Hot coffee, boiling water from the stove, hot tap water - scalds from hot liquids, not fire, are the most common cause of burns to children, according to the B.C. Professional Fire Fighters’ Burn Fund.
“Most adults realize that children need to be kept safe from fire or hot objects like the stove, but they do not realize that hot liquids are just as dangerous,” says Jason Milne, Burn Fund Director and Chair of the Burn Awareness Week Program. “Hot liquids burn just like fire.”
In British Columbia, on average 280 children are hospitalized for scald burns and thousands more are treated in emergency departments.
Children’s skin is thinner and more sensitive. A child’s skin burns four times more quickly and more deeply than an adult’s skin at the same temperature. Most home hot water heaters in Canada are set at 60° Celsius (140° Fahrenheit). At this temperature, a child’s skin can burn in just one second.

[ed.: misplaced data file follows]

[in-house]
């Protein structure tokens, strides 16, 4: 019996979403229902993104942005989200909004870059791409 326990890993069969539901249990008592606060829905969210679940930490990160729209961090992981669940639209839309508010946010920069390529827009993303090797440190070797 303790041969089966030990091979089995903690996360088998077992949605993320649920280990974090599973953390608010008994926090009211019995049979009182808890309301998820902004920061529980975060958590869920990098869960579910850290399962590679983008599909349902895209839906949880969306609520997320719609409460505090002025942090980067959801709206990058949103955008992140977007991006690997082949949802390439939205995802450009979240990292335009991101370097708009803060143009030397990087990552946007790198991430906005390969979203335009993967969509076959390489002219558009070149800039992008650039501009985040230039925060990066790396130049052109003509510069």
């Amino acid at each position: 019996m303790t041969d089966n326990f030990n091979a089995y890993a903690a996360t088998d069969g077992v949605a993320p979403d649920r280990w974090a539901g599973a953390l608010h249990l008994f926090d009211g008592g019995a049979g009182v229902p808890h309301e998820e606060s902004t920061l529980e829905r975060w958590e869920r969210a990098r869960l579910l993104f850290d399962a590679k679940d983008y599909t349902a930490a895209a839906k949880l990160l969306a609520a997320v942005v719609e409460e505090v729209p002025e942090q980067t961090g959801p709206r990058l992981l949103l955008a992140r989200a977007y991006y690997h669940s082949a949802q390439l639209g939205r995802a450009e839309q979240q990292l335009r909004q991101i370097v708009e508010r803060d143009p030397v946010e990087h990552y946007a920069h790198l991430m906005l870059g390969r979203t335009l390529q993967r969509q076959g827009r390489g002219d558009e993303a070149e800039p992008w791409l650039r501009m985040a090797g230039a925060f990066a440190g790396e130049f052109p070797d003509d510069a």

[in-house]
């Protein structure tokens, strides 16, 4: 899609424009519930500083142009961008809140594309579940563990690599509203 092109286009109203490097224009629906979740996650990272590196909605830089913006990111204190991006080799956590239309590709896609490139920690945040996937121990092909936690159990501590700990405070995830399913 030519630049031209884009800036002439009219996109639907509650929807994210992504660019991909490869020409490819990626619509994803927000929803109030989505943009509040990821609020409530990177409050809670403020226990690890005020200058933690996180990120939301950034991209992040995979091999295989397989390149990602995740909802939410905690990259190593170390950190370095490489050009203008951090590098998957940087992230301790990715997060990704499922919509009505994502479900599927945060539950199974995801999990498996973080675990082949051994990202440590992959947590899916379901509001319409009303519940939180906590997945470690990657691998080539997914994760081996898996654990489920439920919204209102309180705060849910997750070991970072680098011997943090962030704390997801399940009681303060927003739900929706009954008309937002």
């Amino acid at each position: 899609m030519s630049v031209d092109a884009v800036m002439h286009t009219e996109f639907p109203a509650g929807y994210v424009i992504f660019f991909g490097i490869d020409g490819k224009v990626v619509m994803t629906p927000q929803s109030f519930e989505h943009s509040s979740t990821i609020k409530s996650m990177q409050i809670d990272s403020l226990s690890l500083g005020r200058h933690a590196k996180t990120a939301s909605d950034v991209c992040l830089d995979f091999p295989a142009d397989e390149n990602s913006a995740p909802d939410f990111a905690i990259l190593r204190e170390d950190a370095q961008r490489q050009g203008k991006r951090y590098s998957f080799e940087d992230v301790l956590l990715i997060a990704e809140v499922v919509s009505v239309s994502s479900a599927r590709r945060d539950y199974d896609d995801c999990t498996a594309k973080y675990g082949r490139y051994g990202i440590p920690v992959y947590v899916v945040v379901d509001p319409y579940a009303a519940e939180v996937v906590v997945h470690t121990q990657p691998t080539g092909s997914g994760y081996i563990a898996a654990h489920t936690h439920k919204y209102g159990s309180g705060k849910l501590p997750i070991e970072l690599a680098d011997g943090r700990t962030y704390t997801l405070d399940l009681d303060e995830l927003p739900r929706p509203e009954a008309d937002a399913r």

Kids from kindergarten through grade seven can win up to $6,000 in prize money for their schools in the annual Burn Awareness Week Poster Contest. Every entrant receives a participation prize and 50 students will win money for their elementary school or BC Ministry of Education sanctioned distance education facility.
Contest details available on the Burn Fund website.